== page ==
Display Settings:

Format

Send to:

Choose Destination
See comment in PubMed Commons below
Radiology. 2007 Jun;243(3):877-84.

Percutaneous radiofrequency ablation of hepatic tumors against the diaphragm: frequency of diaphragmatic injury.

Author information

  • 1Department of Radiology, University of Texas Health Science Center at San Antonio, 7703 Floyd Curl Dr, Mail Code 7800, San Antonio, TX 78229, USA. headh@uthscsa.edu

Abstract

PURPOSE:

To retrospectively determine the frequency of diaphragmatic injury when percutaneous hepatic radiofrequency (RF) ablation is performed adjacent to the diaphragm.

MATERIALS AND METHODS:

Institutional Review Board approval was obtained for our HIPAA-compliant study. Informed consent for the ablation procedure and for use of related data for future research was obtained from each patient. A retrospective review was conducted of 215 patients undergoing percutaneous RF ablation of hepatic tumors. Twenty-nine patients (21 men and eight women; age, 41-89 years) were identified with tumors abutting the diaphragm. Episodes of right shoulder pain were recorded. A panel of radiologists blinded to the patients' clinical histories reviewed their imaging for evidence of diaphragmatic injury and ablation success. A generalized estimating equation model and the Fisher exact test were used for statistical analysis.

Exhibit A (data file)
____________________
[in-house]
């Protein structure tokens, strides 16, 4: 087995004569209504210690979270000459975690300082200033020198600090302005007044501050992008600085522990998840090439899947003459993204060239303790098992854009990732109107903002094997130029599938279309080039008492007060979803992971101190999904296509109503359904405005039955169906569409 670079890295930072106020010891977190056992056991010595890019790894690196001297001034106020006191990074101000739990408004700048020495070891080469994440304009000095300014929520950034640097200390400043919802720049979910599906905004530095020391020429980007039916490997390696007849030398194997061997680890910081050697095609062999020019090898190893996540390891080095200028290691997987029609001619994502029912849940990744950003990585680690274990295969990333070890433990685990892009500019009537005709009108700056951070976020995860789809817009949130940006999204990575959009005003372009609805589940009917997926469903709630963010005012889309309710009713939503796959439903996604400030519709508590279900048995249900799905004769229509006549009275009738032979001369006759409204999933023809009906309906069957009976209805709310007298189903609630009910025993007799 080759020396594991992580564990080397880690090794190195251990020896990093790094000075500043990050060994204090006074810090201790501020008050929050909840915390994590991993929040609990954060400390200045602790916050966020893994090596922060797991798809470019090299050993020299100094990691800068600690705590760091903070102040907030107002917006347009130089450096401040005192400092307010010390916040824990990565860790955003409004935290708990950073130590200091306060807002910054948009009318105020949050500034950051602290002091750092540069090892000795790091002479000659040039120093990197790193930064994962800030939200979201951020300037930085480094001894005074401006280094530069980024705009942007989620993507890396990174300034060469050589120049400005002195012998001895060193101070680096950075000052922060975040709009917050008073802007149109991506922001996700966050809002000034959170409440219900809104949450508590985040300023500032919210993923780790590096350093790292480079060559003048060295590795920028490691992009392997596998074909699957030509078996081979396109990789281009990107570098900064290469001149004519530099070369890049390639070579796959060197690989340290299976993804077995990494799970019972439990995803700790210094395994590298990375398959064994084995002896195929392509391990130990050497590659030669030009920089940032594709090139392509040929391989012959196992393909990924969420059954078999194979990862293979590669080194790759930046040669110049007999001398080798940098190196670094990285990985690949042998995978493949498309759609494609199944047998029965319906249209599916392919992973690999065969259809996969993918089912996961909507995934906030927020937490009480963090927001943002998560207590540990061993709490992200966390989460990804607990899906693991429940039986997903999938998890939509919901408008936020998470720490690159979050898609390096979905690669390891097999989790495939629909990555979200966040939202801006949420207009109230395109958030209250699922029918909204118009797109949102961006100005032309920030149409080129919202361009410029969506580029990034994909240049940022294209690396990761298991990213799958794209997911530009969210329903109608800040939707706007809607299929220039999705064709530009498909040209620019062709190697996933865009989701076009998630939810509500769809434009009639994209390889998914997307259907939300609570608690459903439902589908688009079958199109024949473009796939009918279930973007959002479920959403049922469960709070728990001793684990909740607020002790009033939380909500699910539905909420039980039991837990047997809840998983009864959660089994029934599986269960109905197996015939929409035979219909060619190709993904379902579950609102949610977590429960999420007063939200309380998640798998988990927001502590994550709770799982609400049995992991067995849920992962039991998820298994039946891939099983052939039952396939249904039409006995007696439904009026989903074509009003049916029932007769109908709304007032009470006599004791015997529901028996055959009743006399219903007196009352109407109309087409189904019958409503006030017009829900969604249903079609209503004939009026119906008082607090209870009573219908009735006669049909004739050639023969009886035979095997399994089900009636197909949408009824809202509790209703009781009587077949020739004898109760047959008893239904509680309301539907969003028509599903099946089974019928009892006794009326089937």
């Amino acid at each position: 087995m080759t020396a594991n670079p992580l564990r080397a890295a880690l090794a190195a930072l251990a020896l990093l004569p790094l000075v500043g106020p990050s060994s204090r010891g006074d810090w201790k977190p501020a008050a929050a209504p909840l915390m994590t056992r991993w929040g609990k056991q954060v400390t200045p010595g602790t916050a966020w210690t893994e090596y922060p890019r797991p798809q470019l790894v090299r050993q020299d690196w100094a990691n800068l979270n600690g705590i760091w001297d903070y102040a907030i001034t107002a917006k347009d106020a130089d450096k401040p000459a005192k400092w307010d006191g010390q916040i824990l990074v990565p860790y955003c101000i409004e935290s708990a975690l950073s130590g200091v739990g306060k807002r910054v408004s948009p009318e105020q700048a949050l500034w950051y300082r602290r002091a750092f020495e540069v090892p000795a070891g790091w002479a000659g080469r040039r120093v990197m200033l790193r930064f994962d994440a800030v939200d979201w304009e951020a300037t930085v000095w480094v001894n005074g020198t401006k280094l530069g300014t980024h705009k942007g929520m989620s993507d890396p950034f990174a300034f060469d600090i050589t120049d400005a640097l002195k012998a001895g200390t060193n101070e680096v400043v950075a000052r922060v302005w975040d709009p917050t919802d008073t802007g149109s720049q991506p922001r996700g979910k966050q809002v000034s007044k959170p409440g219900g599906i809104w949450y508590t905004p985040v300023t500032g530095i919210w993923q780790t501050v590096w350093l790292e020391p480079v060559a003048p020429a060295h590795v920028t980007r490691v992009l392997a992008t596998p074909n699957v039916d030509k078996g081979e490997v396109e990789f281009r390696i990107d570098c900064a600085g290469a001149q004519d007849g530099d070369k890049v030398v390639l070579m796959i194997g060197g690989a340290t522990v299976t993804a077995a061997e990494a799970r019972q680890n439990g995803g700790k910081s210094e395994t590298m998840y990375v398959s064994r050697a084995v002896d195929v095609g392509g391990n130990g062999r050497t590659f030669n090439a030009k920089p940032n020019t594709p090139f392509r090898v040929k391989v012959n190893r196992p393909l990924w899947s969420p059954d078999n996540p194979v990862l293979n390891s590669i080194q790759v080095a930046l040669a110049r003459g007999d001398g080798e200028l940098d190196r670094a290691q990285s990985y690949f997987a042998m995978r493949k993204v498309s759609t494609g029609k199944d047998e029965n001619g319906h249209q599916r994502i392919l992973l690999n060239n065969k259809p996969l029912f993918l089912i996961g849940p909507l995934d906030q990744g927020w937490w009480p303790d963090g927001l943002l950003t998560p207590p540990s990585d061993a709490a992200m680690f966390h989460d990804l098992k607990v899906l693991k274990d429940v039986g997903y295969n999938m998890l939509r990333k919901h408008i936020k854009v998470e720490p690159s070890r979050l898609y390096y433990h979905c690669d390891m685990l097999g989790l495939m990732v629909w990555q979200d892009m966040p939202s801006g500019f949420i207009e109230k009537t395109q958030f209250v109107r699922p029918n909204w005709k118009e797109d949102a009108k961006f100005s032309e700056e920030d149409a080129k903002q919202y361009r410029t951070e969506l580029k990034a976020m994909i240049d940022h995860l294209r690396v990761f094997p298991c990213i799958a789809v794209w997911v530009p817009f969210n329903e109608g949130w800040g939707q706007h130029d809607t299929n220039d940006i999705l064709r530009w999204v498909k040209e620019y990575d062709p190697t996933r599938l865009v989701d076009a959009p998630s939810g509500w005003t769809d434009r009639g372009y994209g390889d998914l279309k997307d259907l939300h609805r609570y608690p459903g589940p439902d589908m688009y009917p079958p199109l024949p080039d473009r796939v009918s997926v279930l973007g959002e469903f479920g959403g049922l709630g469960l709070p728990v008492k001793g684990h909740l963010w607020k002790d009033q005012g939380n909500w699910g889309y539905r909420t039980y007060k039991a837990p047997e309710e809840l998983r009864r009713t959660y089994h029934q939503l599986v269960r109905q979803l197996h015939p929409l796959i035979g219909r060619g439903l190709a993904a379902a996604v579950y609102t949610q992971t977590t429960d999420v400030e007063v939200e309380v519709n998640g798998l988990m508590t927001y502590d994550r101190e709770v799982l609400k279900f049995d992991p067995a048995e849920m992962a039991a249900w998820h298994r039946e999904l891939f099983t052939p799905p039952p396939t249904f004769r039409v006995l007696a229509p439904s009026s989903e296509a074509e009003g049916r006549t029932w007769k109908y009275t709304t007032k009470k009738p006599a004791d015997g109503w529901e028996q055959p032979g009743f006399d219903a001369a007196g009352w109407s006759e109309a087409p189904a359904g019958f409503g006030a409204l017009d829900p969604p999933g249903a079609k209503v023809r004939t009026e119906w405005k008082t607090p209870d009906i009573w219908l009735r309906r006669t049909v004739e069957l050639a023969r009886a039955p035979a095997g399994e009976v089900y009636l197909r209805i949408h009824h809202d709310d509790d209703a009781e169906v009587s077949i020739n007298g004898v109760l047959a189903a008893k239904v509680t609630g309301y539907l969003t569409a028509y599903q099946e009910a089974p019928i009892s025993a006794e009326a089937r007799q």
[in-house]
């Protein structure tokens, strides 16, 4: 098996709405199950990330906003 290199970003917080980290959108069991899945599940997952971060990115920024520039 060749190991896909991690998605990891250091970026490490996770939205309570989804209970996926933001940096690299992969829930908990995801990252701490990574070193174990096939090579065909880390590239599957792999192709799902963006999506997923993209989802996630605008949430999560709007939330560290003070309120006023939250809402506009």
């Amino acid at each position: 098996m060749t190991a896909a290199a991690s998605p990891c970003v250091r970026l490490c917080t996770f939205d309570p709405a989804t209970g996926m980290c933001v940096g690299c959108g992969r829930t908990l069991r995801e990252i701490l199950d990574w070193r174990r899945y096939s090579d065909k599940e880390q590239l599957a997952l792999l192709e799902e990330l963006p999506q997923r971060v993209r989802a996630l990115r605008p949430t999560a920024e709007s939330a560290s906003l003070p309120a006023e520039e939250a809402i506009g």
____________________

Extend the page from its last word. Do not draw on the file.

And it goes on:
RESULTS:

The 29 patients had a total of 33 tumors abutting the diaphragm. Tumor size was 1.3-5.5 cm (mean, 3.2 cm +/- 1.1). After ablation, five (17%) patients reported right shoulder pain. In four, pain was mild or moderate, with symptoms lasting 2-14 days (median, 5.5 days). Three of these showed diaphragmatic thickening on postablation computed tomographic (CT) scans. One patient had severe pain lasting 2 weeks, followed by milder pain for 2 months. This patient's postablation CT images showed focal nodular diaphragmatic thickening. This patient was treated with a multitined device; the other four, with straight-needle devices. Local tumor progression was seen in 14 tumors (42.4%). Tumors 3 cm or smaller had a much lower local progression rate than tumors larger than 3 cm (12.5% vs 70.6%).

CONCLUSION:

Of 29 patients who had ablation of hepatic tumors adjacent to the diaphragm, five (17%) had diaphragmatic injury, which was clinically apparent with right shoulder pain.

(c) RSNA, 2007.

PMID:
17517940
[PubMed - indexed for MEDLINE]
PubMed Commons home

PubMed Commons

0 comments
How to join PubMed Commons

    Supplemental Content

    Icon for Atypon
    Loading ...
    Write to the Help Desk